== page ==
The Arab anger at the “deal” is understandable. Even in the US and in Israel a large body opinion believes that it puts peace on hold, giving violence and radicalism more time to reap the fruits of trading in the Palestinian cause. The American presidential candidate Bernie Sanders, who is Jewish, stressed that the Palestinian-Israeli conflict is about a land and a people under occupation and that the Trump plan does nothing to address this. Elizabeth Warren, another Democratic presidential candidate, recalled the two-state solution and relevant laws and resolutions. The rest of the Washington community in the liberal and resolutely anti-Trump think tanks together with the EU made similar comments. None of them are US presidents. Nor do any of them possess the key to the basic law of the Arab-Israeli conflict, namely creating de facto realities. Unfortunately, Israel has succeeded in creating many of these: a society, a state, a culture, a robust economy based on advanced technology. Recently, Israel has also become a petroleum country by dint of offshore fields of natural gas and — who knows? — may be oil as well. The only de facto reality that the Arabs can claim is that the Palestinians are still present on the land. There are more than six million of them, including 1.7 million Palestinians inside what used to be known as the “Green Line”.

How should the Arabs handle the US peace plan, or the Trump deal, which has departed so radically from the terms and principles that have been accepted for decades?

We could do as before: reject it and threaten intifada or even “revolutionary” action. The pros and cons of this would have to be carefully weighed. Of course, it is also the reaction the Israelis and international community expect.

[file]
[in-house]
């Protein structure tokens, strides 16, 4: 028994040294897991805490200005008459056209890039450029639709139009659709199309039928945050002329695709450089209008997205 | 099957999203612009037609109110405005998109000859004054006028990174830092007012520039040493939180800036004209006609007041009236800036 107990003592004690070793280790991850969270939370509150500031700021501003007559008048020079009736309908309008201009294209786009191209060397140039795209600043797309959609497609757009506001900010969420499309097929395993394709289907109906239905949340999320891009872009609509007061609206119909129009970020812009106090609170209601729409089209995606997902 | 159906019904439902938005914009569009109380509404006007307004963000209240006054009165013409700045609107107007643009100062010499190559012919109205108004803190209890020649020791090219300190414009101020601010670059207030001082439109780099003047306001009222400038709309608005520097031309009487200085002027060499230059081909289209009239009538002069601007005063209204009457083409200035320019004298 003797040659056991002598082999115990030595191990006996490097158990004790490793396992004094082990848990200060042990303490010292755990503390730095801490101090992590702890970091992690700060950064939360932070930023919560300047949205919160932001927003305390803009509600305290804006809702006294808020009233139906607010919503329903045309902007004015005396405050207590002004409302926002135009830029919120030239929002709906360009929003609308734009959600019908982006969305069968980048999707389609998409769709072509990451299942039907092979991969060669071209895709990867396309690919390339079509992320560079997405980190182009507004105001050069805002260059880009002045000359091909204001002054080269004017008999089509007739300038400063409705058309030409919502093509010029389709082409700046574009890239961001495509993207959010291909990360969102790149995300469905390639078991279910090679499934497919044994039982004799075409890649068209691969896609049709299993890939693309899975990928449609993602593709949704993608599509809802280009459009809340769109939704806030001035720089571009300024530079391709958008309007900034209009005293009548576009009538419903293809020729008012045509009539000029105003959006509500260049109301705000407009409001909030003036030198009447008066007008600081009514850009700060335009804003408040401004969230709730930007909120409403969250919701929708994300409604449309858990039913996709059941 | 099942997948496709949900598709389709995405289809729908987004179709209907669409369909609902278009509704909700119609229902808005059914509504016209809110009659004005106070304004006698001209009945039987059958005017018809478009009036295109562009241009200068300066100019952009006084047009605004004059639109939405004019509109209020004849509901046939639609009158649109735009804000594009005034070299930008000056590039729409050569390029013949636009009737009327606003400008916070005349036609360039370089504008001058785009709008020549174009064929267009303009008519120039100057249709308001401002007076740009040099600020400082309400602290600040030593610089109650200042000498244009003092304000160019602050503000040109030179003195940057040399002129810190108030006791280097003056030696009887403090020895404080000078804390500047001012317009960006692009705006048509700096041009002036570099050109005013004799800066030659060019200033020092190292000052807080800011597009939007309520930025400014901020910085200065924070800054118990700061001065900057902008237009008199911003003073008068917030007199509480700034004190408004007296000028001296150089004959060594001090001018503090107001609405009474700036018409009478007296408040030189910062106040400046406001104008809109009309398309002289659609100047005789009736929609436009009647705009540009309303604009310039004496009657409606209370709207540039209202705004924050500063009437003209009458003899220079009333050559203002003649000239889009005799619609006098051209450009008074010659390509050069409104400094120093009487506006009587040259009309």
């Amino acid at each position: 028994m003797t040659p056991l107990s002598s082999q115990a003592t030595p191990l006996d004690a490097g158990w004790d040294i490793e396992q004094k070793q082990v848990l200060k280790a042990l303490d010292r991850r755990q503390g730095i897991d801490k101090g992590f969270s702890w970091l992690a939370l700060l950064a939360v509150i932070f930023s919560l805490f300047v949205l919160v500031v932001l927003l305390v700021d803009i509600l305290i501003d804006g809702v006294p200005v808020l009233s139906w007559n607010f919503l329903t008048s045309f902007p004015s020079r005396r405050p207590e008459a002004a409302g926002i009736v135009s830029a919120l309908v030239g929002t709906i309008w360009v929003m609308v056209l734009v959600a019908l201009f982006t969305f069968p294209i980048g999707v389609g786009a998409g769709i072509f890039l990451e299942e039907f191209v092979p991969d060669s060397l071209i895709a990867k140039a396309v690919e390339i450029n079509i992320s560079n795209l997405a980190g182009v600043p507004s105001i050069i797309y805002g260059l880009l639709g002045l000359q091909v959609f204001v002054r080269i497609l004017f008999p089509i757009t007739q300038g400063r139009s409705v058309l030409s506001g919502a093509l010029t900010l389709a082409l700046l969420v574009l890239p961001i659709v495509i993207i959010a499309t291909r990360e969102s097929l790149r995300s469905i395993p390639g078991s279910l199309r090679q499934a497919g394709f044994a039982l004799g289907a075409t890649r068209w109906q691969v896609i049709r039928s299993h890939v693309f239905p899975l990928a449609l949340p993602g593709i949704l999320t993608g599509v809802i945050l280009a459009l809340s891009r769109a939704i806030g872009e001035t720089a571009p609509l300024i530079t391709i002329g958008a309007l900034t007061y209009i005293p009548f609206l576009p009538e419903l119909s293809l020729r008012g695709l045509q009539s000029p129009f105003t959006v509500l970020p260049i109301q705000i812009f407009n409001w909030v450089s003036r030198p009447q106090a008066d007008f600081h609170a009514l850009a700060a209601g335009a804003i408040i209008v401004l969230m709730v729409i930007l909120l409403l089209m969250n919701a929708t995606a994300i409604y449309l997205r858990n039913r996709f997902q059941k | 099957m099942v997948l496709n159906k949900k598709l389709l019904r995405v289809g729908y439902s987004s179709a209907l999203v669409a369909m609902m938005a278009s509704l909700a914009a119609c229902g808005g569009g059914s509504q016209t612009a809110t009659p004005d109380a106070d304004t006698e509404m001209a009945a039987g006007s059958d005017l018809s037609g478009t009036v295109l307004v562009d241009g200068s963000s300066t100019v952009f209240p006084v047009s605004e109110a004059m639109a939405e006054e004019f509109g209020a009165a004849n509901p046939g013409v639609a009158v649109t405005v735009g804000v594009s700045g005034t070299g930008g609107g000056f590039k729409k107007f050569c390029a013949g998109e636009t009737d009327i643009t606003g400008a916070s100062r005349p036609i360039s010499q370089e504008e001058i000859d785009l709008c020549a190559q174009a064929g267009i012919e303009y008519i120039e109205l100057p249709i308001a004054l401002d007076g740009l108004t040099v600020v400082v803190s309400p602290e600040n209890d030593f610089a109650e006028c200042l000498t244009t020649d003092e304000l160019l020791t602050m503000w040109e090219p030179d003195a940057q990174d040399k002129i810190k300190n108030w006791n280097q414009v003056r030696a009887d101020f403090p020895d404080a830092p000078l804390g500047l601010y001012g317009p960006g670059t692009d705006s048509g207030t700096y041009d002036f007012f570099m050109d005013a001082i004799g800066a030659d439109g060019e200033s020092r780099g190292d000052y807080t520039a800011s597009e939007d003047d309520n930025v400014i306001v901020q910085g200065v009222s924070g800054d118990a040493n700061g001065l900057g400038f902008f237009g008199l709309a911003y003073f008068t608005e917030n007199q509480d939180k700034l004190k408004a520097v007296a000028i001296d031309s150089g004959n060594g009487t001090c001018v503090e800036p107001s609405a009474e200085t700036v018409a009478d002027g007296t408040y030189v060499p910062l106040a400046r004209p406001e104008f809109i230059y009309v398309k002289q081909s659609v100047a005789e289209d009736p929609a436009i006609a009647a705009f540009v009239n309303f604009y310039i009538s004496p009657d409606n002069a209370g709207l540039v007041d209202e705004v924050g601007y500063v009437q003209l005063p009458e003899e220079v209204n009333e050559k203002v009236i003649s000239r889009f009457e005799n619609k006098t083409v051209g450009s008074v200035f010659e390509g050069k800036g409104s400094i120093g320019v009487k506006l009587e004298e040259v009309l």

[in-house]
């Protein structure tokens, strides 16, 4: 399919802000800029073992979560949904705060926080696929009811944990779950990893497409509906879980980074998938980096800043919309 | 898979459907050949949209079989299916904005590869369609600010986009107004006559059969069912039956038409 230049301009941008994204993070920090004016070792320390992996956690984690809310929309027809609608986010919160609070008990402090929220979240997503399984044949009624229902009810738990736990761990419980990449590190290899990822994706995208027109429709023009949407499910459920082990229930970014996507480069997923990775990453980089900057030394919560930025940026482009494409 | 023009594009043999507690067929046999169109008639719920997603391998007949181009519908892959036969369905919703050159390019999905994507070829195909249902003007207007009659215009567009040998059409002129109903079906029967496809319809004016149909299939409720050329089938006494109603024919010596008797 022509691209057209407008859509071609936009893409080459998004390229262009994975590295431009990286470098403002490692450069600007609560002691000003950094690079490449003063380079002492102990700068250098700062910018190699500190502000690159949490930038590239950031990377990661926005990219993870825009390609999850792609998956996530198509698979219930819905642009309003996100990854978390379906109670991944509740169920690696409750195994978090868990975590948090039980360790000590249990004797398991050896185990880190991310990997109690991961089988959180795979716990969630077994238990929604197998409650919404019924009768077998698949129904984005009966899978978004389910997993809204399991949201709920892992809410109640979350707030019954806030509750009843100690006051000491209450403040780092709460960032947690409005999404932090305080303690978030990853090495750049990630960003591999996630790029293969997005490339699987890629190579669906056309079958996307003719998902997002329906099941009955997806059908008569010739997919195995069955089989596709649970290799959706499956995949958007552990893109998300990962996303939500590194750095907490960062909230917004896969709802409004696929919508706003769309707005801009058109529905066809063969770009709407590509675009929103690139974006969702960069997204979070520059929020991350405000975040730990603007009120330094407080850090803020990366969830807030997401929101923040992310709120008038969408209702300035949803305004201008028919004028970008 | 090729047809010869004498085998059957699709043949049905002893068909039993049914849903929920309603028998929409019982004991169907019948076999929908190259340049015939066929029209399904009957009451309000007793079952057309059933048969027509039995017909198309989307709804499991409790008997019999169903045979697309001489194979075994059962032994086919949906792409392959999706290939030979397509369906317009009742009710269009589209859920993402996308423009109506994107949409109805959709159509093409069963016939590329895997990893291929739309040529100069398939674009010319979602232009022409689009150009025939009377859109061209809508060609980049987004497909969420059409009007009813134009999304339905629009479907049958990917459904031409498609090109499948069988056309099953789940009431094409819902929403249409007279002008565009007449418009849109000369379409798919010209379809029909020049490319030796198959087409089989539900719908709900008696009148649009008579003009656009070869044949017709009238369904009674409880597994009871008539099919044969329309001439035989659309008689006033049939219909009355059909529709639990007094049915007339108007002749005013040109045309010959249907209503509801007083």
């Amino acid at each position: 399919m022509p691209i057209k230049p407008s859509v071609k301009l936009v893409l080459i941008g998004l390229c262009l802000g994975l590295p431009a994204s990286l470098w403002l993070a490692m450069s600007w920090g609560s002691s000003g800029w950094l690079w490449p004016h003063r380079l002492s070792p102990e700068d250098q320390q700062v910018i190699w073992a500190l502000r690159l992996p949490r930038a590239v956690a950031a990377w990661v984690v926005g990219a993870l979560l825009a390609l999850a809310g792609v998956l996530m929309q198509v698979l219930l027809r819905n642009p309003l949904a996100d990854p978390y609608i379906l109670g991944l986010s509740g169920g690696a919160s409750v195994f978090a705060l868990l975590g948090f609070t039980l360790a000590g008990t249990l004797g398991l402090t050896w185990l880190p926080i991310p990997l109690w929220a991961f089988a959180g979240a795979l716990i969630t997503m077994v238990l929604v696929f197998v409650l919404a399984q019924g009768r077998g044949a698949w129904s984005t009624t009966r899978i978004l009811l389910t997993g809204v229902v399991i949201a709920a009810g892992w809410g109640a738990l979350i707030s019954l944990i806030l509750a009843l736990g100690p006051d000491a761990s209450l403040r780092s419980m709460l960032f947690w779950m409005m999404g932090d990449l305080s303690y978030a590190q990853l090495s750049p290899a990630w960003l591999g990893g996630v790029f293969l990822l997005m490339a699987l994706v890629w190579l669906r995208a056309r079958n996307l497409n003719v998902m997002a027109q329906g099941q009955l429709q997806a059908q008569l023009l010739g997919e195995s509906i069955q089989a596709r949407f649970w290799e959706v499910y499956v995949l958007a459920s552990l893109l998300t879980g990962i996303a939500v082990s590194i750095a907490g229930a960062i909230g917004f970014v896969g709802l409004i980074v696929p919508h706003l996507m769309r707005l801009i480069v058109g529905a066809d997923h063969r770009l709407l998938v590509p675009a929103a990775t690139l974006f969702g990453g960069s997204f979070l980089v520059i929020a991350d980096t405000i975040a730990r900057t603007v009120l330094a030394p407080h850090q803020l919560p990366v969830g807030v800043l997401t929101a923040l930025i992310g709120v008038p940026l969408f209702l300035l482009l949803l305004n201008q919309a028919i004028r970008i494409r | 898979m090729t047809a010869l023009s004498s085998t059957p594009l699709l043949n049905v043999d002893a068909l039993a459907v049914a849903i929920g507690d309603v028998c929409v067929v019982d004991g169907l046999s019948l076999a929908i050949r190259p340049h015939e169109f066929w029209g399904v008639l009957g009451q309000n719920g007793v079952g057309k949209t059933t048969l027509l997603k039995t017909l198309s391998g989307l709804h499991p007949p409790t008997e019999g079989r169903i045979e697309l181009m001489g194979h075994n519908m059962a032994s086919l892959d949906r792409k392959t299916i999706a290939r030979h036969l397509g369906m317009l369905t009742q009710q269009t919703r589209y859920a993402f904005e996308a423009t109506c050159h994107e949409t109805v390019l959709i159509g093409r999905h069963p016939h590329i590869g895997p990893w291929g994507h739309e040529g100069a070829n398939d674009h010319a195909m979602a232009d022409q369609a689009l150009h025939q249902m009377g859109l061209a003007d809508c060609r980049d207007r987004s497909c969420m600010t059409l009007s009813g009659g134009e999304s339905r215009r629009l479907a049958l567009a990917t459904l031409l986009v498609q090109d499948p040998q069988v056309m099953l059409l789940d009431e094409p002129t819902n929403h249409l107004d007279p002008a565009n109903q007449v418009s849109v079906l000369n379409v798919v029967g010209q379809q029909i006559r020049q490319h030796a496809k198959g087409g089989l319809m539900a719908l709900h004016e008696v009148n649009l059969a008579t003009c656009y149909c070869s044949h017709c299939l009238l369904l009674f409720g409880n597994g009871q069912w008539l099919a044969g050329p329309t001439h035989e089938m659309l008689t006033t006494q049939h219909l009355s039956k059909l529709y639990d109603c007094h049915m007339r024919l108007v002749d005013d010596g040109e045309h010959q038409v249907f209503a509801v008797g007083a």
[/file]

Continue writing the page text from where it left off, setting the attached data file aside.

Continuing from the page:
Alternatively, we could think about how to take advantage of the one Arab de facto reality — the continued Palestinian presence in Palestine — and incorporate that in a counter proposal. Simply put, we should not behave as the Israelis, or more precisely, the Israeli and US right, expect us to.

We have a choice. Either we can look at the US administration’s deal as the end of the world or we can see it as a new beginning for the creation of realities on the ground, realities that favour Palestinians.

Ultimately, what we have is just a list of points for negotiation and for exploring avenues to a genuine peace for the Arabs and for the Israelis, too.

The writer is chairman of the board, CEO and director of the Regional Centre for Strategic Studies.

*A version of this article appears in print in the 6 February, 2020 edition of Al-Ahram Weekly.

 

Short link:

 

Latest

© 2010 Ahram Online.